"There will be seven compulsory core subjects — science and biology, chemistry, physics, physical education, general science and mathematics. The elective subjects will be chosen by schools to enable them to specialise in specific subject profiles, while achieving proficiency," Baguma said.

"The emphasis with the new curriculum is going to be on classroom competence-based assessment where learners are given opportunity to give an analysis of issues than just recalling. Schools and teachers in primary and lower secondary will have to check on their learner's progress throughout the year," she added.

"It will not just be about waiting for exams. With this curriculum, teachers will be empowered to establish learning goals and to keep track of individual learner progress on these goals," Baguma said.


NCDC assistant commissioner in charge of reforms Christopher Muganga says the strategy is to substitute pass-fail grading with a learner-based model.

"This model supports learning and empowers learners with a broad range of competencies, skills and creativity. It lays focus on how best a learner can do what they are taught. It is a more appropriate form of evaluation and the hope is that it will be incorporated into the national assessment system," Muganga says.

Assistant commissioner communication and information management at the education ministry Patrick Muinda says it would be against the ministry's best judgement not to implement the new curriculum.

"There are demands in terms of relevance to the labour market, needs of the learner, needs of the society in which the learner will live after formal education and the fact that there are technological advancements. All these realities call for a new curriculum," he says.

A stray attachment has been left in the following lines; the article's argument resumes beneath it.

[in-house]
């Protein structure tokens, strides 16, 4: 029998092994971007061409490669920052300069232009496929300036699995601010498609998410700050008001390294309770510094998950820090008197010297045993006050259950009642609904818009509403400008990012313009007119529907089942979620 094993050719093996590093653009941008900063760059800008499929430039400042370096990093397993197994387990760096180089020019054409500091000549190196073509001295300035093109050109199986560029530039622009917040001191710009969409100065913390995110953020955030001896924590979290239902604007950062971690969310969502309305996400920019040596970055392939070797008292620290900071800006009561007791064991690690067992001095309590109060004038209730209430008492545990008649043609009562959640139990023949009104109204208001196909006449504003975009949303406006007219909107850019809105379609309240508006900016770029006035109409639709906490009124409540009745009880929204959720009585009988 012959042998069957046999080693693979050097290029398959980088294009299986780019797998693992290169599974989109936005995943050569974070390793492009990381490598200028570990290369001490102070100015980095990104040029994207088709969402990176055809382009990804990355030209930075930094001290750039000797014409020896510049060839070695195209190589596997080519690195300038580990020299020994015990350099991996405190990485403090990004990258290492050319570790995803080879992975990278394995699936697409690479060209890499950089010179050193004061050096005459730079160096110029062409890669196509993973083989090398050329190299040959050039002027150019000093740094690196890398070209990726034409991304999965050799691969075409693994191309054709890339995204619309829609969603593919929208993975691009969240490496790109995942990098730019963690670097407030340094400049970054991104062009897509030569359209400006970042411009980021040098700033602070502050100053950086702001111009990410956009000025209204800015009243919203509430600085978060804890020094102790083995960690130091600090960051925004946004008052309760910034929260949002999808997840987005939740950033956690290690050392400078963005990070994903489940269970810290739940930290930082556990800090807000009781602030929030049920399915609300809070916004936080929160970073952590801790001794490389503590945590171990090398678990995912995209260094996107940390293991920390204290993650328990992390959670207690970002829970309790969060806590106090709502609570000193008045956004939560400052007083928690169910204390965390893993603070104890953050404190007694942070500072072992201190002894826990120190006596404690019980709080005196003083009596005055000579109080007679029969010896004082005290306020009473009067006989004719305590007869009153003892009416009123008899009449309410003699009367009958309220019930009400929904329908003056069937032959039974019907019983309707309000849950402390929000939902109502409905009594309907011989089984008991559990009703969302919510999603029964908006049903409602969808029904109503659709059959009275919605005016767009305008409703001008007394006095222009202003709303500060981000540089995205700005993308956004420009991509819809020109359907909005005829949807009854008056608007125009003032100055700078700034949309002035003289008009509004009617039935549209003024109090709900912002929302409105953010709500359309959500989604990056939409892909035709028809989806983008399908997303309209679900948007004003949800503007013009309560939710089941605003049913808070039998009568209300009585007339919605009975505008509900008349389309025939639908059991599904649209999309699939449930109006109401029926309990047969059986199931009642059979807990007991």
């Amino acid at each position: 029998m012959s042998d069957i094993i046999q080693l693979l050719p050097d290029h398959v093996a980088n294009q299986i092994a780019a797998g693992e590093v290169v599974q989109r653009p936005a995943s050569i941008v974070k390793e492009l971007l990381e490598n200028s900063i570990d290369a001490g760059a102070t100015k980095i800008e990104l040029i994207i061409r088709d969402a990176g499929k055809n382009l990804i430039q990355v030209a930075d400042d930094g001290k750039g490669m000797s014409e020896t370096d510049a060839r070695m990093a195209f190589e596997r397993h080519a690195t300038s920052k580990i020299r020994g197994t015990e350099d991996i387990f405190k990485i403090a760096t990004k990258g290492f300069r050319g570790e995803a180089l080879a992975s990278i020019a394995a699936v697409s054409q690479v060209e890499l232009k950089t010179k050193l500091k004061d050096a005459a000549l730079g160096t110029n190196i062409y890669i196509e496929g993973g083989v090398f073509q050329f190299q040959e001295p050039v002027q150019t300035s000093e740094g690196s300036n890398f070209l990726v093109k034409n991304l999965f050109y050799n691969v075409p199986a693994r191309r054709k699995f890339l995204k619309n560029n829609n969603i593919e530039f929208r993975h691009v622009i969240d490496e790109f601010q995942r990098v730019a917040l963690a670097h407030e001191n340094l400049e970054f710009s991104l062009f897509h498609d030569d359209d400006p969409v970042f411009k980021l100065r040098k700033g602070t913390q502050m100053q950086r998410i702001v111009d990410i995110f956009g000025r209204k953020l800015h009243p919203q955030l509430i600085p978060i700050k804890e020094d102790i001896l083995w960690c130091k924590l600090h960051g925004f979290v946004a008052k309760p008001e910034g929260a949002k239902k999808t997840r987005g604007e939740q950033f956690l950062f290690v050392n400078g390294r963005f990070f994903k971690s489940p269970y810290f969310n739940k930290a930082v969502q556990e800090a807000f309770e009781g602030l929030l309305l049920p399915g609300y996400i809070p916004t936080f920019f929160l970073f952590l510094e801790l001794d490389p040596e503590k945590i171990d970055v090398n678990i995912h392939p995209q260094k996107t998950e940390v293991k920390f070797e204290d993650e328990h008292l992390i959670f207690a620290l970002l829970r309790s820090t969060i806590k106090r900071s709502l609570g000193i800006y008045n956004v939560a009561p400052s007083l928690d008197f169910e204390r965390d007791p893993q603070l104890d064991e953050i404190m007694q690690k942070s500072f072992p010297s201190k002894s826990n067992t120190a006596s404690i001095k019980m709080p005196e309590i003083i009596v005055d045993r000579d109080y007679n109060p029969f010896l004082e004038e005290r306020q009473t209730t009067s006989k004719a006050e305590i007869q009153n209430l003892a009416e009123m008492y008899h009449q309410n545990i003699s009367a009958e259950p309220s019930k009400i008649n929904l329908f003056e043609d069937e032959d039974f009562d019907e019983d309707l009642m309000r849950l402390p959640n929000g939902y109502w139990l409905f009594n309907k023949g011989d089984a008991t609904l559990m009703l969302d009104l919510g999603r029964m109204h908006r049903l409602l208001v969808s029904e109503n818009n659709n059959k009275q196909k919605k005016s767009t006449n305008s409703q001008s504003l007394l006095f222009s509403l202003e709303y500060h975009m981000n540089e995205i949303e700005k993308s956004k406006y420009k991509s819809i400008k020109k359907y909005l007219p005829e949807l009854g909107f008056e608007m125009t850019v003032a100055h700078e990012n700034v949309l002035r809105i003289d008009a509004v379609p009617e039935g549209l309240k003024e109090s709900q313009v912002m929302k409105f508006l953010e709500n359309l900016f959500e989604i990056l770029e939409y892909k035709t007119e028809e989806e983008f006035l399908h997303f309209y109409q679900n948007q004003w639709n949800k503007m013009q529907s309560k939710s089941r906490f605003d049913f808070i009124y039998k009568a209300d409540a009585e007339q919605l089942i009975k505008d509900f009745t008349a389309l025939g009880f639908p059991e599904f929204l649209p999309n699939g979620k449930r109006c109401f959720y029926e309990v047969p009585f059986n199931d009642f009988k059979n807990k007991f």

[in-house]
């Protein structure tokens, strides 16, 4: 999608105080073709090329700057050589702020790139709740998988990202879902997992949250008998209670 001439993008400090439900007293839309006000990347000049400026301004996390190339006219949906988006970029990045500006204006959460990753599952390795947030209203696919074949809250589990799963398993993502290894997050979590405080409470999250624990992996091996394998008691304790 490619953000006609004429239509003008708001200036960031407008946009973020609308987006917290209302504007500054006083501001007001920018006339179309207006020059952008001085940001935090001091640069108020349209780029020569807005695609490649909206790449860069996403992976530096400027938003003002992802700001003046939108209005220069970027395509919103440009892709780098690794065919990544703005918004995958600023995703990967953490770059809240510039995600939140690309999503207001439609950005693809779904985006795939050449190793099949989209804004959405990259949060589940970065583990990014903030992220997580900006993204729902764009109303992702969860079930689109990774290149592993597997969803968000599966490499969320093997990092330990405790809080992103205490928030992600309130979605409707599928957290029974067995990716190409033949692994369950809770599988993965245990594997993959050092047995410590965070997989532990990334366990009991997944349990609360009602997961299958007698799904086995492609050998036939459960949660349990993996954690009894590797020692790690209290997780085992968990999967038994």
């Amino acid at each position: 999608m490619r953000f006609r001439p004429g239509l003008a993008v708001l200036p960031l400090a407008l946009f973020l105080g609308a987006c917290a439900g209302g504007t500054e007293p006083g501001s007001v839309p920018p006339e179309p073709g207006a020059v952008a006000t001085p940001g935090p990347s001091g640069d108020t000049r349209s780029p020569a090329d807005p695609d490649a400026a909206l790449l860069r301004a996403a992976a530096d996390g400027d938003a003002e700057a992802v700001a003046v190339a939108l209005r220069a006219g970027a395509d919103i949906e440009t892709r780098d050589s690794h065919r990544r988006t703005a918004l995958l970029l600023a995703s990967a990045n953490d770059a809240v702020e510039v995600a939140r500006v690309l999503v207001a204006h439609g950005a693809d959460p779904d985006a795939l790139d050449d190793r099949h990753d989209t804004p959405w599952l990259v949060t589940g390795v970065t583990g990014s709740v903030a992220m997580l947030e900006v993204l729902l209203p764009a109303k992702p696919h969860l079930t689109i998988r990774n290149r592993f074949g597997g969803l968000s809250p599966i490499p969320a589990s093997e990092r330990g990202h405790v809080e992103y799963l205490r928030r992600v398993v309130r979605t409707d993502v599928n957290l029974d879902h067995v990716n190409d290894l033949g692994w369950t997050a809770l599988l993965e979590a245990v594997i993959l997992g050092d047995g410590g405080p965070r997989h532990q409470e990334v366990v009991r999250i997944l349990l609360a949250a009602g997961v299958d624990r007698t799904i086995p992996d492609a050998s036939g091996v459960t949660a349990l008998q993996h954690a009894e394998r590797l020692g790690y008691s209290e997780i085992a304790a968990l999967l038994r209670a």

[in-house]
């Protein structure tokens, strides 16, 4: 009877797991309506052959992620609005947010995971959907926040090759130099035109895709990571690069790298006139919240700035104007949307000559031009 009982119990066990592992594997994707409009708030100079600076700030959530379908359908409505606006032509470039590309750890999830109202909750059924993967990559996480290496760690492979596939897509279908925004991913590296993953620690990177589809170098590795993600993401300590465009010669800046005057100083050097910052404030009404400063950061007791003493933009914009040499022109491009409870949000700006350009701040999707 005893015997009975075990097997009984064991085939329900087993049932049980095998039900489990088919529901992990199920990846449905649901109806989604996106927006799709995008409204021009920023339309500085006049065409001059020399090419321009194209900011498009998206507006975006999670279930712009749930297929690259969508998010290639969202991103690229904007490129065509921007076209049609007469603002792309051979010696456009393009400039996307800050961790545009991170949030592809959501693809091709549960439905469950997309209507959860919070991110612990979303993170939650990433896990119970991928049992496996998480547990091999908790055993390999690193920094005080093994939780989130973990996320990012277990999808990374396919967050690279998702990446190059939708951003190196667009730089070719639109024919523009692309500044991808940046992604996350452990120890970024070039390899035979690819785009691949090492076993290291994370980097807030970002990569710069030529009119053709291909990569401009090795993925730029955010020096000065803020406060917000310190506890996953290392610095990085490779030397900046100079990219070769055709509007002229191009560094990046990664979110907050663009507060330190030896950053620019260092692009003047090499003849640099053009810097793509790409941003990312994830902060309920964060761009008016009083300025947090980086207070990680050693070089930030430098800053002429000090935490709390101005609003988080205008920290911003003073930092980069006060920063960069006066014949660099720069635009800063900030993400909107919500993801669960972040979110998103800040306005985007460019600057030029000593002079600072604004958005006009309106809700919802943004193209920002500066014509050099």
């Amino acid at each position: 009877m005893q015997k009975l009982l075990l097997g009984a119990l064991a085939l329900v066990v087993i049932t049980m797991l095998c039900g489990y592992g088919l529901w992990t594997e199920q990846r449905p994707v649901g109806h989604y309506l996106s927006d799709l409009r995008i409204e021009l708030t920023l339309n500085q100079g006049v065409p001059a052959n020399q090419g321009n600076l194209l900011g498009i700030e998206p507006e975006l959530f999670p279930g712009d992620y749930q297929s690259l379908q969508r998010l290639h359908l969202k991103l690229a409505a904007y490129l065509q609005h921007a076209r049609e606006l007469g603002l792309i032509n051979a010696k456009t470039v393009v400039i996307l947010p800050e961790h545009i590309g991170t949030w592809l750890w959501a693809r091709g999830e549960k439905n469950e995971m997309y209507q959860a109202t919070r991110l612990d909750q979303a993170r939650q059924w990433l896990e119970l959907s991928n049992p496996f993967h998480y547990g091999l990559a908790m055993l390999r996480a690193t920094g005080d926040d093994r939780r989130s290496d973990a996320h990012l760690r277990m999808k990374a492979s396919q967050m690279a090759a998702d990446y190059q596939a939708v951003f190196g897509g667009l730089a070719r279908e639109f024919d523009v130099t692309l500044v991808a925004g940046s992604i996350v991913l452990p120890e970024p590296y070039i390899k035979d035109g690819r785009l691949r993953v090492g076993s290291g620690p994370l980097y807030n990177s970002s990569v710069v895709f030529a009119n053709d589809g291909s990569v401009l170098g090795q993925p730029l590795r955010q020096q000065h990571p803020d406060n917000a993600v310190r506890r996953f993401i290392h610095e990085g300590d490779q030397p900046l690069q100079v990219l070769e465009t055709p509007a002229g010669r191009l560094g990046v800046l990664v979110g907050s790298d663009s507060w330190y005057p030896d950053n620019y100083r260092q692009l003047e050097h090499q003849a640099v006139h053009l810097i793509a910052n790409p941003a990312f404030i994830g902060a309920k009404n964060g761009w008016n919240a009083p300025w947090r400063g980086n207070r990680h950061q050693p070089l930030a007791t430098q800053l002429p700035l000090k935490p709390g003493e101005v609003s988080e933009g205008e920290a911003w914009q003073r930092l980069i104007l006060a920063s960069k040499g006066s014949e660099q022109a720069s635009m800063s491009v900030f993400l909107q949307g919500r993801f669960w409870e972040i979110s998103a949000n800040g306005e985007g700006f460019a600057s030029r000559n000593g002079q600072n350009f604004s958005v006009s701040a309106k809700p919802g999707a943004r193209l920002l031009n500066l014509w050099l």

"The services industry today is highly automated. We, therefore, need a project-based/ competence-based curriculum to keep up with global trends," Muinda adds.

"The country needs more of its learners graduating with competencies, rather than degrees alone. Tests alone cannot assess the extent to which a person learns, how they live with other people in society or how they execute a skill," he says.

The new curriculum also seeks to promote entrepreneurship as a means of equipping learners with skills as a means of eliminating the job seeking syndrome.


The new curriculum represents significant progress and achievement for the education ministry. With its competence-based set of courses, learners will acquire and apply requisite knowledge, skills and attitudes to situations they encounter every day.

Scholars — Reg Allen, Phil Elks, Rachel Outhred and Pierre Varly — in a 2016 report: Uganda's assessment system-a roadmap for enhancing assessment in Education say much of the knowledge and skills Ugandan learners needed for the future had little or no role in formal tests and examinations.

The scholars added that public discourse about education in Uganda invariably focuses on scores than on what is being learned and its alignment with the needs of individual and community success now and in the future.